PDF version of Conservation for Archaeology and Museums MSc

Contact details

Professor Andrew Reynolds

Email: a.reynolds@ucl.ac.uk

Tel: +44 (0)20 7679 1522

Fees and funding

UK/EU 2013/14:

£8,250 (FT)

Overseas 2013/14:

£21,000 (FT)

UK and EU students who intend to enrol for this degree are eligible to apply for AHRC Funding for MA Museum Studies.

UK students may also apply to the Anna Plowden Trust.

Full details of funding opportunities can be found on the UCL Scholarships website

More information

Prospectus Entry


Key facts

Research Assessment Rating

60% rated 4* (world-leading) or 3* (internationally excellent)
(What is the RAE?)

The programme information on this page relates to 2013 entry. 2014 content to appear here shortly. 

Conservation for Archaeology and Museums MSc

Designed for students wishing to pursue a career in the practice of heritage conservation, this programme consists of one year's training at the Institute, with an emphasis on developing practical experience under specialist guidance in the conservation laboratories, followed by a ten-month assessed conservation internship in a museum or similar institution.

Degree summary

What will I learn?

Students gain an in-depth understanding of, and foundation training in, the practice of conservation of archaeological and museum objects and develop critically aware approaches to diagnosis, problem solving and conservation treatments. They gain practical training and an understanding of the professional context in which conservation takes place.

Why should I study this degree at UCL?

The UCL Institute of Archaeology has an established and widely recognised strength in providing academic and professional training in the practice of conservation, and many of its graduates are now employed in key posts around the world.

Students benefit from the Institute's lively international involvement in archaeology and heritage, from its well-equipped facilities, and access to the College's extensive science, art and archaeology collections.

The Institute's conservation laboratories provide a modern and pleasant learning environment, while the Wolfson Archaeological Science Laboratories provide excellent facilities for the examination and analysis of a wide variety of archaeological materials.

See subject website for more information:

Degree structure

Availability: Full-time 2 years

Students undertake modules to the value of 360 credits. The programme consists of three core modules (120 credits), in year one, a dissertation (90 credits), and an Internship (150 credits) in year two.

Year one

  • Core Modules
  • Conservation Processes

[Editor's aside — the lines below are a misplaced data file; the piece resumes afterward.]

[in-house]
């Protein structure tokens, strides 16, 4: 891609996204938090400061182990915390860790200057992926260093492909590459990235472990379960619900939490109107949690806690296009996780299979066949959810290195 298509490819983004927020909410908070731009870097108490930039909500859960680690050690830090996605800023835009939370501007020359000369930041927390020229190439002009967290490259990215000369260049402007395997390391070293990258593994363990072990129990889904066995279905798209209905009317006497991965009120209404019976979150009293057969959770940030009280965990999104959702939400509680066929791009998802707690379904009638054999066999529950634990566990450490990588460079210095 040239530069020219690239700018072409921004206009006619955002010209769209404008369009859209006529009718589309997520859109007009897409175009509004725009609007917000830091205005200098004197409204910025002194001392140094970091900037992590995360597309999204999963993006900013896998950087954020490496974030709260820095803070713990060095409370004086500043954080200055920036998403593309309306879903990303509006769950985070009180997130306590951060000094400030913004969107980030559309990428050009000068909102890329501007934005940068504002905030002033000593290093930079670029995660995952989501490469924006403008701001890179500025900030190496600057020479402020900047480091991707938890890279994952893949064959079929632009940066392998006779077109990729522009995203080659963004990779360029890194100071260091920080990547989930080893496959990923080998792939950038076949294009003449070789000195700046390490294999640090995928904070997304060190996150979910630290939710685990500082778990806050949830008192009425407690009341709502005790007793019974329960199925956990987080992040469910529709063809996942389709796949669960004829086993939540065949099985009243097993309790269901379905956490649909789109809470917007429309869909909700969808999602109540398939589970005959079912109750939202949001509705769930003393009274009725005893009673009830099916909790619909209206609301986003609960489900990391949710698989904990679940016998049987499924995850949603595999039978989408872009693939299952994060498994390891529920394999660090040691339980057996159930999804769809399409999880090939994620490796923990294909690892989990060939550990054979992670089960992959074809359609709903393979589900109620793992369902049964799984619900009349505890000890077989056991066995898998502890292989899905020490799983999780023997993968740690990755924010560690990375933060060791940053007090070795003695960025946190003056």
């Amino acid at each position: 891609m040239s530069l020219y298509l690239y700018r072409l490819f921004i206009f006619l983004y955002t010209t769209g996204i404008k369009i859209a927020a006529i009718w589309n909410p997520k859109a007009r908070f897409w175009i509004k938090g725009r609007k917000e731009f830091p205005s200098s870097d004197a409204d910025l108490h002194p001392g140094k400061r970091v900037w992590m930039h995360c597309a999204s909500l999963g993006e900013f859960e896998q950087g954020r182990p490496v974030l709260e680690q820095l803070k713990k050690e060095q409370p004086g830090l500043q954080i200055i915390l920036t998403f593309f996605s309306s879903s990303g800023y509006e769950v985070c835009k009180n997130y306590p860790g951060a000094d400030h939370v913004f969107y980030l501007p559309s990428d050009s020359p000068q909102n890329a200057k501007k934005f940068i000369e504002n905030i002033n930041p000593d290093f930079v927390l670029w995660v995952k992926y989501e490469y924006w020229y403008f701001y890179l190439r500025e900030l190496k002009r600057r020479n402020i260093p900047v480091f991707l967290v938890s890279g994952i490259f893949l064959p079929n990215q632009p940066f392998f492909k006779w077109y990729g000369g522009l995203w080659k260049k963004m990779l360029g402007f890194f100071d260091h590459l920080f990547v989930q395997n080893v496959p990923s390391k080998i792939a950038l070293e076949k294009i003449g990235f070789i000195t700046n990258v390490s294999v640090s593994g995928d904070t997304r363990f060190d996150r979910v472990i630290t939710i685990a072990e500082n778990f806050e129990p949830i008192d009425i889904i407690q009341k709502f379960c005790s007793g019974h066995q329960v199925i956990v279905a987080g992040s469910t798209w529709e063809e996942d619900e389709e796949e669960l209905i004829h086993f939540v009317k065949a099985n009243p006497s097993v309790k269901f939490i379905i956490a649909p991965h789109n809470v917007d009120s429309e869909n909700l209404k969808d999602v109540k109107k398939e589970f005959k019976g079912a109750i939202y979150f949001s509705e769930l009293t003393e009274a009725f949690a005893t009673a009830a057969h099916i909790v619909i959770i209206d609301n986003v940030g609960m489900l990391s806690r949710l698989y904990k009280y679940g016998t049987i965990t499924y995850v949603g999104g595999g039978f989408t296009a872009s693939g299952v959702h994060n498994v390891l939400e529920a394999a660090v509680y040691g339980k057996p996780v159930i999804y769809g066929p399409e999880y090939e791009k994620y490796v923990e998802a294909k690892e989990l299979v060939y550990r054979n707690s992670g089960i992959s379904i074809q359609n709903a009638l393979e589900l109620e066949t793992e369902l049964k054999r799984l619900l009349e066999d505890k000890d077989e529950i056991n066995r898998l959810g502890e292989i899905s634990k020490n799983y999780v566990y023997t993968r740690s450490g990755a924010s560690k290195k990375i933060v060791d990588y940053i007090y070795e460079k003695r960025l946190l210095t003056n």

• Conservation Studies
  • Conservation: Materials Science
  • Year two
  • During year two, all students undertake supervised work experience in a professional environment
  • Years one and two
  • Dissertation


  • There are no optional modules for this programme.


All MSc students undertake an independent research project which culminates in a dissertation of 15,000 words.

Teaching and Learning

The programme is delivered through a combination of lectures, seminars, practical demonstrations, practical sessions and one-to-one practical tutorials. The programme is assessed in year one through essays, projects and conservation practical work on museum-quality objects; and in year two, through practical projects, progress reports and oral presentation.

Further details available on subject website:

Entry and application

Entry requirements

A minimum of an upper second-class Bachelor's degree in a relevant subject from a UK university or an overseas qualification of an equivalent standard. Plus Principles of Conservation MA or equivalent, or professional conservation experience.

For overseas equivalencies see the relevant country page.

How to apply

You may choose to apply online or download application materials; for details visit www.ucl.ac.uk/gradapps

The final deadline for submitting complete applications, including references is 15 January. Those applying for scholarship funding (particularly overseas applicants) should take note of application deadlines.

Who can apply?

The programme is normally open only to those who have successfully completed the Principles of Conservation MA. Applicants also require a good knowledge of chemistry and will need to provide evidence of manual dexterity and normal colour vision. Relevant experience (e.g. in conservation, archaeology or museums) is an advantage.

What are we looking for?

When we assess your application we would like to learn:

  • why you want to study Conservation for Archaeology and Museums at graduate level
  • why you want to study Conservation for Archaeology and Museums at UCL
  • what particularly attracts you to this programme
  • how your personal, academic and professional background meets the demands of a challenging academic environment
  • where you would like to go professionally with your degree
Together with essential academic requirements, the personal statement is your opportunity to illustrate whether your reasons for applying to this programme match what the programme will deliver.


A very high proportion of our graduates go on to pursue careers in conservation in local and national museums, art galleries and heritage organisations (in the UK, Europe, USA and Asia).

Recent graduates are working in institutions such as the British Museum; the Victoria and Albert Museum; the Natural History Museum; York Archaeological Trust; the National Archives; the Metropolitan Museum, New York; the National Museum of the American Indian, Washington; the National Palace Museum, Taiwan. Several students have also gone on to PhD studies at both UCL and elsewhere.

Find out more about London graduates' careers by visiting the Careers Group (University of London) website:

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